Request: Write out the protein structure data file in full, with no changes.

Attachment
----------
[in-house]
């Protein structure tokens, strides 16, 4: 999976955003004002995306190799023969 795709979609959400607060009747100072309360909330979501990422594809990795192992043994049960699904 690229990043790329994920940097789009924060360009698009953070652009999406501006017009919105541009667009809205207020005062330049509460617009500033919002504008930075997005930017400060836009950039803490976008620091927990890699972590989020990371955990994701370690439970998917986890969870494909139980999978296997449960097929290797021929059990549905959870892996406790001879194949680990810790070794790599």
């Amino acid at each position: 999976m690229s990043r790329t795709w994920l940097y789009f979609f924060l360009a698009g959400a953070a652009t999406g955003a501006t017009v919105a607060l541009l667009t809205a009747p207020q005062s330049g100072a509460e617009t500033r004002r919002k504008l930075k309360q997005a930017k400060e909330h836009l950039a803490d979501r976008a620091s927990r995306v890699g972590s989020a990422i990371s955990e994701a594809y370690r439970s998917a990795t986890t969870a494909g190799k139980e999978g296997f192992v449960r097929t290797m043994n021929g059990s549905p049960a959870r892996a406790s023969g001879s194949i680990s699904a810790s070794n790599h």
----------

[in-house]
């Protein structure tokens, strides 16, 4: 999976955003004002995306190799023969 795709979609959400607060009747100072309360909330979501990422594809990795192992043994049960699904 690229990043790329994920940097789009924060360009698009953070652009999406501006017009919105541009667009809205207020005062330049509460617009500033919002504008930075997005930017400060836009950039803490976008620091927990890699972590989020990371955990994701370690439970998917986890969870494909139980999978296997449960097929290797021929059990549905959870892996406790001879194949680990810790070794790599």
């Amino acid at each position: 999976m690229s990043r790329t795709w994920l940097y789009f979609f924060l360009a698009g959400a953070a652009t999406g955003a501006t017009v919105a607060l541009l667009t809205a009747p207020q005062s330049g100072a509460e617009t500033r004002r919002k504008l930075k309360q997005a930017k400060e909330h836009l950039a803490d979501r976008a620091s927990r995306v890699g972590s989020a990422i990371s955990e994701a594809y370690r439970s998917a990795t986890t969870a494909g190799k139980e999978g296997f192992v449960r097929t290797m043994n021929g059990s549905p049960a959870r892996a406790s023969g001879s194949i680990s699904a810790s070794n790599h």